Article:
Graham Centre researchers are contributing to a project to improve production, management and marketing of vegetables in Cambodia and Lao PDR.
The project is a partnership brokered by the Australian Centre for International Agricultural Research (ACIAR) involving collaborators in Australia, Cambodia and Laos.
Dr Ben Stodart and Dr Nicola Wunderlich from the Charles Sturt University (CSU) School of Agricultural and Wine Sciences are focusing on the crop protection and integrated pest management.
“The vegetable industries in Cambodia and Lao PDR face a number of shared challenges including low yields, high post-harvest losses, increased pest and disease pressure, particularly during the wet season, product that does not conform to quality demands of consumers and meeting market demand during the wet season, Dr Wunderlich said.
“It’s been identified that ineffective pest management programs also lead to an over-reliance on chemical control, which is exacerbated during the wet season.”
The project encourages farmers to still try and meet market demand by growing these crops under the less favourable conditions during the wet season, with the help of protected structures, which are a similar set up to our glasshouses but are made from locally available materials.
Dr Wunderlich recently travelled to South-East Asia to facilitate three-day workshops with project team members and other representatives from partner organisations.
“The workshops aimed at increasing knowledge on Integrated Pest and Disease Management (IPM) concepts and methods, so the participants have the confidence in promoting these methods to extension staff and farmers,” Dr Wunderlich said.
“We also wanted to find out the potential constraints for farmers in adopting these practices so we can develop action plans to overcome them in our extension activities.”
Workshops were held at the Cambodian Agricultural Research and Development Institute (CARDI), Phnom Penh and the Horticultural Research Centre, Vientiane, Laos.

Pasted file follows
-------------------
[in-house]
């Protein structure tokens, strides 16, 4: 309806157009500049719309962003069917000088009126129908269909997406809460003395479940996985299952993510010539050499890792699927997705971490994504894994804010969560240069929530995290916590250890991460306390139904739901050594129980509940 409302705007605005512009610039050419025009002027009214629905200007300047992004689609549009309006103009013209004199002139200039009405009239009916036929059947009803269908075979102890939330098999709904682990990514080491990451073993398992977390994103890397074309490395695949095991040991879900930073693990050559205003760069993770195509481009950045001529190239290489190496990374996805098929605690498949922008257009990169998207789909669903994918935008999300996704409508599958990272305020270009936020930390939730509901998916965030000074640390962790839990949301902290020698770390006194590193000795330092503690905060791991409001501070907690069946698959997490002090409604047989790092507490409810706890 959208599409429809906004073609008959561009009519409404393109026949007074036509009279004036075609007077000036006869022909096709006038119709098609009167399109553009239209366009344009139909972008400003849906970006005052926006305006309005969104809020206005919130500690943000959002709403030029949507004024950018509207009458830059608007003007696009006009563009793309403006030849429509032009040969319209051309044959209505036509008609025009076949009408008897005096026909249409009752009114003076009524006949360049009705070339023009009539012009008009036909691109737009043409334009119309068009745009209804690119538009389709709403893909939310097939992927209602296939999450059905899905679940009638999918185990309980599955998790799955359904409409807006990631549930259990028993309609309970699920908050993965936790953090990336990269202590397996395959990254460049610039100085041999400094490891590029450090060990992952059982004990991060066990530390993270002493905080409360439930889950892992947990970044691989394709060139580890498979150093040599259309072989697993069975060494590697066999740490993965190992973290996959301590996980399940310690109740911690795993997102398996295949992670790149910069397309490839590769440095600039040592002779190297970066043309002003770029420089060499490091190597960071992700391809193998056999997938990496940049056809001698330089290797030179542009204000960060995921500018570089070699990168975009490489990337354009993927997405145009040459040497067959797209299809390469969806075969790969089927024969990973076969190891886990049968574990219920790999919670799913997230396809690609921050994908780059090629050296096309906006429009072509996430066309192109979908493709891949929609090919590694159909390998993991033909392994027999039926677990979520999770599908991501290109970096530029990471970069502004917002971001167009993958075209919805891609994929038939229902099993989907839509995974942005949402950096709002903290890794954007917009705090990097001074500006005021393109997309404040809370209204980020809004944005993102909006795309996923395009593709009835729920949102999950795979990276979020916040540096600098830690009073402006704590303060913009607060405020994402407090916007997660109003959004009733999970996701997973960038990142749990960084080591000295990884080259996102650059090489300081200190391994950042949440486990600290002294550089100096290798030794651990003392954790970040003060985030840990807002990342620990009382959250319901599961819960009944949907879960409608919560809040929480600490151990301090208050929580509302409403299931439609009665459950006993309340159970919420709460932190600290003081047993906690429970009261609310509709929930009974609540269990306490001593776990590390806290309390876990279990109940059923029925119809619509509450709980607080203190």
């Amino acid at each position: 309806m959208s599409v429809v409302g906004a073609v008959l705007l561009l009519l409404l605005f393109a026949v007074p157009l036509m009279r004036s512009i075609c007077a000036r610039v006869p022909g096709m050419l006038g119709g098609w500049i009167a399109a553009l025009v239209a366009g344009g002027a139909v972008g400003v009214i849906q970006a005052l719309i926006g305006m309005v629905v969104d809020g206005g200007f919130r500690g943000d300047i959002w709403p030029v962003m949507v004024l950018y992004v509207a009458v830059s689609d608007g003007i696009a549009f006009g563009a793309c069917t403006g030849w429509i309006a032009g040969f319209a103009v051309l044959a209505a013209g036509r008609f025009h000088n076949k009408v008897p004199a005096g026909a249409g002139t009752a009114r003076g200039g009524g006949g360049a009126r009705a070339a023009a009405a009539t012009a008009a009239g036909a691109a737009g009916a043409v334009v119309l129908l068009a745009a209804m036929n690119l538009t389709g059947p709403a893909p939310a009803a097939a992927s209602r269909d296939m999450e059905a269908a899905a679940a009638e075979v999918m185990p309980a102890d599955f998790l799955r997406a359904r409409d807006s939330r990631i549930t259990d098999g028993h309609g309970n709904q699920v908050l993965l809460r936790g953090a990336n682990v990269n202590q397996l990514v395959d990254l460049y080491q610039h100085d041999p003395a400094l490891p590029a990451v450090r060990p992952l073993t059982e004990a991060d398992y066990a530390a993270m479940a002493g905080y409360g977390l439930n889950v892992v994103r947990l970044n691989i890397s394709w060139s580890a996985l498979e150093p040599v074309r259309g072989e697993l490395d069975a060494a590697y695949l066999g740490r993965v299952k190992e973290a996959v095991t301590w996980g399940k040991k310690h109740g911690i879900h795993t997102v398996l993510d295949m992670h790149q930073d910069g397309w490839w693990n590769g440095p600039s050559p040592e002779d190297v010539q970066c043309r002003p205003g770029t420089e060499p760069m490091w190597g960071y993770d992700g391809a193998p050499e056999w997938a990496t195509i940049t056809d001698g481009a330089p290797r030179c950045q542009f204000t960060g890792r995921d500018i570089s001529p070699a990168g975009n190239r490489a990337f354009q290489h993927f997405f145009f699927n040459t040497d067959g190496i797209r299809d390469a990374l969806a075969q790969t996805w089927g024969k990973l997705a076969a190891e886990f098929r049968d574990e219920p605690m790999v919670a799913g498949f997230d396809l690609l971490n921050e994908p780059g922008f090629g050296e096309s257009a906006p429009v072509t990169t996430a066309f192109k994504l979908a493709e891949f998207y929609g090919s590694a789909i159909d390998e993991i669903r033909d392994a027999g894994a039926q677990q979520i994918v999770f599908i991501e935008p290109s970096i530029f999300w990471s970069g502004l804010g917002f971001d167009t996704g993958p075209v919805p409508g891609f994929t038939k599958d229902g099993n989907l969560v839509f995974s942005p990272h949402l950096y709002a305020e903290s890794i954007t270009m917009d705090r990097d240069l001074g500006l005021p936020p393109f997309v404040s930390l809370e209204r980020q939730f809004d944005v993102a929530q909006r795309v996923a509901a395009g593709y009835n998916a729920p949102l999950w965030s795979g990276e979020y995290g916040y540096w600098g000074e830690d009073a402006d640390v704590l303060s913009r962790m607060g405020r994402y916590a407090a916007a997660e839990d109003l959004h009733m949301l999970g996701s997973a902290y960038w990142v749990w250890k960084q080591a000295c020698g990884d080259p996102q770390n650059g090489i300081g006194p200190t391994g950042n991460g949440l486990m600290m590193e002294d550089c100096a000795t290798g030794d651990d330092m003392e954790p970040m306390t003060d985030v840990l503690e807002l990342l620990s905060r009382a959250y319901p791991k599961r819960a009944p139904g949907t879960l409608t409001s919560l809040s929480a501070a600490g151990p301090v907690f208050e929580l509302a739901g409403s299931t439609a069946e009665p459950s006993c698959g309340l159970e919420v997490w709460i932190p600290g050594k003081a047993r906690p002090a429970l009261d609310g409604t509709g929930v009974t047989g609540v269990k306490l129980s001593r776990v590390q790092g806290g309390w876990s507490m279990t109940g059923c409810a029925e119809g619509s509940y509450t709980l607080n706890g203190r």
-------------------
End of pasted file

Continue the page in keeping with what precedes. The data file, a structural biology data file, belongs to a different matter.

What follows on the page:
The project is titled 'Improving market engagement, postharvest management and productivity of the Cambodian and Lao PDR vegetable industries'.
Project partner organisations and collaborators include The University of Adelaide, CSU, the University of Newcastle, the General Directorate of Agriculture, Cambodian Agricultural Research and Development Institute, Royal University of Agriculture, International Development Enterprises, the Horticultural Research Centre in Laos and the National University of Laos.
A personal perspective on research for development
Dr Wunderlich is a postdoctoral research fellow at the Graham Centre and has a background in plant pathology.
She has worked as an agronomy extension specialist at the International Rice Research institute (IRRI) in the Philippines, a consultant for ICON Group International, Inc. and curator for TotoAg/TotoGeo information dissemination platform, a Bill and Melinda Gates Foundation funded project headed by INSEAD.
“My original interest in International Agricultural Development stemmed from training and working with East Timorese Plant Pathologists here at Charles Sturt University and in East Timor on a previous ACIAR project almost 10 years ago,”Dr Wunderlich said.
“This experience lead me to shift my involvement with science from being purely laboratory research based to focusing more on the link between research outcomes and innovations and their practical implication for farmers, and in particular adoption and the constraints to adoption by farmers”.